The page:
All the while he stared obliviously, completely confused by this pain, trivializing it, ridiculing it. It was exhausting.

Ask yourself this: Do you want to go through the experience of sharing with someone the worst pain you experience only to be told you are making it all up, that it doesn’t exist, that if you did X, Y, Z, it wouldn’t be like that? Because they haven’t done the learning needed to understand how your humanity is under assail?

No. And yet we white folks do that all the time. It’s not the job of marginalized groups to educate non-marginalized people on history or their experiences.  We have got to do the labor. There are endless resources. There are support circles for white people wanting to do anti-racist work. 

Because many white people have never been forced to think about our whiteness, to think about the way our race identity carries power into the world, we tend to be incredibly fragile in talking about race. 

The center of the harm and damage of racism should always focus on the center of those impacted. But racism, like any -ism, is a double-edged sword that dehumanizes because of participating in oppressive behavior as well. 

How am I to believe that my full humanity can be intact if it is based on putting my foot on someone else to keep them down so that I may stay up? That’s not humanity. We have to reject that. I reject that.

What do you say to “all lives matter” folks?

The person you love most in the world dies.  Your child, your spouse, whoever.  At the funeral, you go to give the eulogy to talk about what this person meant to you, about the hurt and pain you are experiencing, how much they mattered.  A random person grabs the mic and says “well actually, all children/spouses matter.”

That is what all lives matter is.  It is not being able to look past your own inherent myopia and shrinking world so you don’t have to understand there is suffering beyond your limited perception.

What are some of your favorite resources that white folks can use to become better people?

Support and amplify the work of black / people of color creators, authors, writers, thinkers. Ibram X. Kendi, Nikole Hannah-Jones, Layla F. Saad, Morgan Jerkins, Patrisse Khan-Cullors, Christopher Emdin, Rachel Elizabeth Cargle, Adrienne Marie Brown, Ijeoma Oluo — google “anti-racist reading list” and you will access a treasure trove.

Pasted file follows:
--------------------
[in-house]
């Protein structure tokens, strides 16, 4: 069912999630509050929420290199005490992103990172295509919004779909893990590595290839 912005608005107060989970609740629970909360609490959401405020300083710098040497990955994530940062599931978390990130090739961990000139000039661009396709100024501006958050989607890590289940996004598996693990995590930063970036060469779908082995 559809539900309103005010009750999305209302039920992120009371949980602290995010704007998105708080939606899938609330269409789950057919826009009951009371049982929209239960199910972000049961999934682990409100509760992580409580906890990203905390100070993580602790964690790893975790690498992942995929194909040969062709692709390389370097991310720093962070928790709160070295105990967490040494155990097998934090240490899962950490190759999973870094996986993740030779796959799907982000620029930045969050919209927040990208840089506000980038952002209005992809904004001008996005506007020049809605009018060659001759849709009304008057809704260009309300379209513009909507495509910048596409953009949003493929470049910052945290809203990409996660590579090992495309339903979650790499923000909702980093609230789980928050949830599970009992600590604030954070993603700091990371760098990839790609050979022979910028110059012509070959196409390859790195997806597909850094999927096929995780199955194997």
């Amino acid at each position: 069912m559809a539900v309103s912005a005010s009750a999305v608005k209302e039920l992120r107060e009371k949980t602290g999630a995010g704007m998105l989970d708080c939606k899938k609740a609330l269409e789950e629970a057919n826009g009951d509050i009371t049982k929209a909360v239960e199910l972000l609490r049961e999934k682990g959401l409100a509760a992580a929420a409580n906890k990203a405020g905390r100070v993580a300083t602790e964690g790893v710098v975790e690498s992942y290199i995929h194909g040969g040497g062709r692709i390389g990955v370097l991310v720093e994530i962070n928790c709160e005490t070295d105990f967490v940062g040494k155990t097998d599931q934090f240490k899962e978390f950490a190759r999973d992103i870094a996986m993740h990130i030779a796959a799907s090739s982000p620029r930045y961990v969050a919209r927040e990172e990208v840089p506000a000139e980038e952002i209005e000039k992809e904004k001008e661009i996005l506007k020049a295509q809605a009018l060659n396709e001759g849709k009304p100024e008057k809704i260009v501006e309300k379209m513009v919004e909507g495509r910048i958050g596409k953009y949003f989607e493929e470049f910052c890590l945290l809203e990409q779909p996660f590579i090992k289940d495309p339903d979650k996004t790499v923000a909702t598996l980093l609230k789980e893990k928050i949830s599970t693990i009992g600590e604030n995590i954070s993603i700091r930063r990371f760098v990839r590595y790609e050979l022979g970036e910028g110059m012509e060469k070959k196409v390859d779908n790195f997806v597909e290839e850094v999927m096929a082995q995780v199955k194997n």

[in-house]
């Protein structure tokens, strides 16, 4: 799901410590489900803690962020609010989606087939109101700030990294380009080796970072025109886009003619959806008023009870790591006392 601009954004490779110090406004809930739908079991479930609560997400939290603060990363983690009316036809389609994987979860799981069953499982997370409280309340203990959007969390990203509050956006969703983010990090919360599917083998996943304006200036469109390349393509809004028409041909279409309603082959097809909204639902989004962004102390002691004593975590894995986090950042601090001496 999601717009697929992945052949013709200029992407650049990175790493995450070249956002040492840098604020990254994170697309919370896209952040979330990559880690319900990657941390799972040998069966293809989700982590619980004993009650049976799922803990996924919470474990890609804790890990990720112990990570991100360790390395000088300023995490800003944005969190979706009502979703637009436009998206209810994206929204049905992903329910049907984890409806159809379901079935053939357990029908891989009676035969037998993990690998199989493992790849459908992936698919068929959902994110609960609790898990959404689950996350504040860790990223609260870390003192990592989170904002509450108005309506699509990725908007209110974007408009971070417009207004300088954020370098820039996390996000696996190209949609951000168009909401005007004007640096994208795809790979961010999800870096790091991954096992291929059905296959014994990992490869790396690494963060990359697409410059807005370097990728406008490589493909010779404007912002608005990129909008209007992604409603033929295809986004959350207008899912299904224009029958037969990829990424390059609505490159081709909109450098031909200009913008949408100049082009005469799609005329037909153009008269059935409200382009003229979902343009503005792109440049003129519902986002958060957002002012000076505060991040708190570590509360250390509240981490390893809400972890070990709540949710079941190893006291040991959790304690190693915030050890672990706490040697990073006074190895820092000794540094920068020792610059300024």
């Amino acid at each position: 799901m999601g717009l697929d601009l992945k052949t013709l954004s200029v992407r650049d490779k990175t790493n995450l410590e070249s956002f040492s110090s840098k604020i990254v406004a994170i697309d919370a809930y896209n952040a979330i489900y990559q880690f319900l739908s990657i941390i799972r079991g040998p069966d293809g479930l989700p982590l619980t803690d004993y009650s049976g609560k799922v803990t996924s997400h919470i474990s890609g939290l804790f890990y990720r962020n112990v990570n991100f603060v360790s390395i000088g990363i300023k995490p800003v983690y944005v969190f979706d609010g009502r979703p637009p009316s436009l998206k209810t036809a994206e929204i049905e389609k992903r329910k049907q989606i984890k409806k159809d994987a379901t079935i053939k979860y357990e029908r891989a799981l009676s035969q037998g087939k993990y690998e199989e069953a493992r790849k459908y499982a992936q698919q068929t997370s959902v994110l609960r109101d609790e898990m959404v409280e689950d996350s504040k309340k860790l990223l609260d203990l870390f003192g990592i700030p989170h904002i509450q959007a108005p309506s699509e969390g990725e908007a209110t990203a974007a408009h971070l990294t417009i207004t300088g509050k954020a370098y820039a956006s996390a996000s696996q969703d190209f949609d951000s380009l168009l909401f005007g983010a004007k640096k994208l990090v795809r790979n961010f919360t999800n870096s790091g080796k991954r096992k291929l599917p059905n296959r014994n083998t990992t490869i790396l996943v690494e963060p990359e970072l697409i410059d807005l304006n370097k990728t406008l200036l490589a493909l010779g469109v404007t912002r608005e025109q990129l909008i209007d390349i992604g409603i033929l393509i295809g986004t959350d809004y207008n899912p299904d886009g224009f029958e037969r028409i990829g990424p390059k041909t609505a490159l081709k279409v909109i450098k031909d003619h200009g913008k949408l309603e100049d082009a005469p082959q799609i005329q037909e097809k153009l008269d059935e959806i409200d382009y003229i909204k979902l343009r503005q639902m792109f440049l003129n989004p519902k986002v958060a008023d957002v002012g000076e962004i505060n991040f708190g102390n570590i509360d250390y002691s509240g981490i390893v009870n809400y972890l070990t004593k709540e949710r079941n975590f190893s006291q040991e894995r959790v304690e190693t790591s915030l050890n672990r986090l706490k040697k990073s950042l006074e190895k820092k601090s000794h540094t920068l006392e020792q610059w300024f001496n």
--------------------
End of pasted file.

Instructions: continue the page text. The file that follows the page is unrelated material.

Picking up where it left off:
Locally, learn about Savannah’s history from the folks here—Trelanie Michelle, Amir Toure, Dr. Otis Johnson, Dr. Vaughnette Goode-Walker, Johnny Brown. Learn about Troy Davis, Henry Moore, Robbie Roberson, W.W. Law — who they were in this community. 

What is the most important thing that white folks can do at this time?

There is no “sorry about racism” care package.  There is only the commitment to anti-racist work, showing up imperfectly and being humble enough to mess up and keep going.  No one is born spitting bell hooks quotes off their backhand. 

BUT — we must, must confront our inevitable and often unaware racist patterns and assumptions.  And we have to be willing to do that work with other white people, not just stay silent when someone says something or drag them on Facebook and call that the work for the day. 

We have to accept that we will come to the work flawed, accepting of feedback and criticism, with humility, and with a commitment to doing it for the long haul.  And we have to bring other white people along with us. 

Get rid of the idea of there being a formula - this idea that if we can just figure out a way to be a “good ally”, to be non racist, to say the right thing, all of this is a by-product of white privilege.  It’s thinking there is a formula that if we figure it out, all black people will be cool with us.  Black folks aren’t a monolith.  Do you see what I mean?

I carry this sentence from Adrienne Marie Brown: “It’s a devastating weight to carry, to work to be fully myself, humble, and brilliant and messy and great, against a delusion of white supremacy so pervasive and invasive that it can grow within each of us without invitation.  But just because something alive violates us does not mean we asked for it, does not mean we partner with it, believe it, or let it live.”

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Kristy Edenfield